… you know the rest of the lyrics. For those who are military spouses, this should be our mantra. Personally, I feel that this is how I can describe at least 65 percent of my married life. Between deployments, unaccompanied assignments and tours, temporary duty assignments, trainings, long work days and weekends, often I am parenting along.
I do not begrudge my spouse for this — he is doing his job and is away from our family, which I would not want to do either. His job guarantees at least one paycheck for the family, yet there are still many times when going it alone is very draining for me. As the solo adult in the house, I am responsible for the children, the house, the yard work, the bills, the cleaning, the activities, and anything else that life decides to throw at our family.
IT. IS. EXHAUSTING.
You may be asking yourself, but Rachel, you knew this when you married your husband. Why are you surprised? (Before I explain, I need people to take this out of your vocabulary. Did I expect this much separation from my spouse? No.) My only answer to this is that there is no manual, instructional, website, blog, or person who can prepare you for being married to the military. It is a life filled with unpredictables.
When I met my husband, he was not in the military. Once he decided to join and again when he chose his career, I researched what this life would look like. The first information I found guesstimated that he would be gone half of the year, not including any deployments.
What?! Still, I figured this was an exaggeration, and even if he was away, I could handle everything. He graduated from technical school, and we married five months later. Three weeks after our wedding, my husband deployed to Iraq for four months. Again, I considered this an anomaly. I was able to keep him home for four months after his return, thankfully, for the birth of our daughter, but then the TDYs started. They continued over and over again. Then the first unaccompanied assignment to Korea hit in early 2006. Then the return a year later, and the deployment a few months after that … you can see how this pattern develops.
Fourteen years later — with four deployments, three year-long unaccompanied tours to South Korea, and so many TDYs I cannot keep track of them — the days away are a fluctuating and underestimated number. My husband has spent half of our married life apart from myself and our children. He has been fortunate enough to see all our children’s births, but he has missed significant chunks of their childhoods. As I am writing this, we are nearly ten months into another year apart. I like to call him a traveling businessman, but most businessmen work in an office or other safe setting. There is always an element of danger and fear in a military member’s life.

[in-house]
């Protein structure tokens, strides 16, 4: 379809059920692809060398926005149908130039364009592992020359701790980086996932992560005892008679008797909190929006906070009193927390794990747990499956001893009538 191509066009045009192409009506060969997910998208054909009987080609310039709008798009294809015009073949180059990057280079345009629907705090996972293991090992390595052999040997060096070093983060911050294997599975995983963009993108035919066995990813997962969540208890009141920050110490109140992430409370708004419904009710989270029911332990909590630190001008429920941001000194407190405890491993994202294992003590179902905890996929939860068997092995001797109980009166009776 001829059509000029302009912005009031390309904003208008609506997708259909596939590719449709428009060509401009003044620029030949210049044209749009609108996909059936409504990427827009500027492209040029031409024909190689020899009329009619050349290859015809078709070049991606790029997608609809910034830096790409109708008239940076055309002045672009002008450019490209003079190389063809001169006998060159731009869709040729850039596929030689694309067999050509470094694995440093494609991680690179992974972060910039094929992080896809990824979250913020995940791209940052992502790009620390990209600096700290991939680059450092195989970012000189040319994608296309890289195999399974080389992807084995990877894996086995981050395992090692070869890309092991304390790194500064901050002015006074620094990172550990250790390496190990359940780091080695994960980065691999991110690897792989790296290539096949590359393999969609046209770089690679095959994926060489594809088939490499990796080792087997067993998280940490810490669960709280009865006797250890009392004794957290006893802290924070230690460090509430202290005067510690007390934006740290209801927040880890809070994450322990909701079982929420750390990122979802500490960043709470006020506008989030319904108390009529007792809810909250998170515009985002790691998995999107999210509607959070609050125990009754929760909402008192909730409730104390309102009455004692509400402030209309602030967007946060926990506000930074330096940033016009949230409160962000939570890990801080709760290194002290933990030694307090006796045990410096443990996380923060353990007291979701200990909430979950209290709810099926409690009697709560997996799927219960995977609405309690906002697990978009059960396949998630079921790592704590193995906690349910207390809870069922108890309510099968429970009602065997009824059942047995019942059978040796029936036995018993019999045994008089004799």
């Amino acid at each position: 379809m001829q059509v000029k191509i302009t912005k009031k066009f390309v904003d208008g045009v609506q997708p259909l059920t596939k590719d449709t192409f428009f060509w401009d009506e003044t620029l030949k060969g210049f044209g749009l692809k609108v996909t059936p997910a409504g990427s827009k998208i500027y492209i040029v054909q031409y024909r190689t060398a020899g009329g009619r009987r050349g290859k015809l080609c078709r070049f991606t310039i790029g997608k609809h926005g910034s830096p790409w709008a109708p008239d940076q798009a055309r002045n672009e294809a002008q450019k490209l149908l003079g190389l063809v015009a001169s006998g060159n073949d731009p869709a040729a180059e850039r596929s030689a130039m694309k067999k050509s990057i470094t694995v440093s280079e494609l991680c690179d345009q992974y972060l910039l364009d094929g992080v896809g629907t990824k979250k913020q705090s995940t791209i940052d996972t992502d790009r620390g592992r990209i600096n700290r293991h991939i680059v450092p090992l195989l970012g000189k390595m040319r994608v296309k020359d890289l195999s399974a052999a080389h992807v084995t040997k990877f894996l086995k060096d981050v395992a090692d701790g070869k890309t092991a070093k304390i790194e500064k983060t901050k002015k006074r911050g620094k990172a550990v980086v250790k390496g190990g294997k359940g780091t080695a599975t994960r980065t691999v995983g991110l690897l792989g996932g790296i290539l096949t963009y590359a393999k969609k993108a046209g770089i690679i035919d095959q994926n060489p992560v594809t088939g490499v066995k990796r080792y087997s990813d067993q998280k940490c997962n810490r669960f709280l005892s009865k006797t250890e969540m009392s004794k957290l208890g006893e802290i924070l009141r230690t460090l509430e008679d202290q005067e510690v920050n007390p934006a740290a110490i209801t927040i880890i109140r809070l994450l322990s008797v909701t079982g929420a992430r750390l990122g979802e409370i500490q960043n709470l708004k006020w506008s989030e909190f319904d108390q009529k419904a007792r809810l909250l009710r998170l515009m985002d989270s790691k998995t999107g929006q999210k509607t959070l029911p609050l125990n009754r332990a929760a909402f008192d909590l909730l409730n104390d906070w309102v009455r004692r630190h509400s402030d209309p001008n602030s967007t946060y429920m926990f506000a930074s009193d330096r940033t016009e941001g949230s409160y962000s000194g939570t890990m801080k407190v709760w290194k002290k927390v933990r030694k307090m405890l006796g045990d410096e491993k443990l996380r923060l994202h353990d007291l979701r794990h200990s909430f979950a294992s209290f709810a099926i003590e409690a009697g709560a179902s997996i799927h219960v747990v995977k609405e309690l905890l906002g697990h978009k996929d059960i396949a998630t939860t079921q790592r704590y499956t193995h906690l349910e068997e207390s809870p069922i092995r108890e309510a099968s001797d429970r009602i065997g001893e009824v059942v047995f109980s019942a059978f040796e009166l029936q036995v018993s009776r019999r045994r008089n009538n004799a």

Why do we do this?
Why do we, as spouses, choose to live this life? It could be a combination of many factors but for most of us, I hope, it boils down to one thing: We love our spouse and partner. I recently watched Hacksaw Ridge, and while I counted my blessings with modern technology and shorter lengths of time apart, I could relate to the spouse as she said her goodbyes.
You marry someone in the military because you love that person. Plain and simple. Even though you know you will spend a good amount of time apart; even though you cannot predict where or when your service member will be needed; even though you cannot fathom how you will make a life together; you love that person too much to not be with him or her.
I realize that this is not every military marriage or partnership, and there are trials and challenges with this life and with every marriage. However, I feel lucky that this is how I have felt about my husband since day one and still do.
We love them enough to live apart, to move frequently, to shoulder the burdens of parenthood and life, to pick up the slack when needed, and to love that person from afar. We love them enough to beam with pride and loathe that same career choice at the same time. We love them enough to weather the challenges and trials, even if alone, so that all of our family can have the best life possible. And even as the first or tenth deployment rolls around, we find ourselves carrying on. We may not choose every aspect of this life, but we choose the person — and that includes the military life.
So to all military spouses — past, present, and future — remember the epic words of Whitesnake and know that while you may go it alone, you do this for a great purpose and for a great person.
Going down the only road I’ve ever known …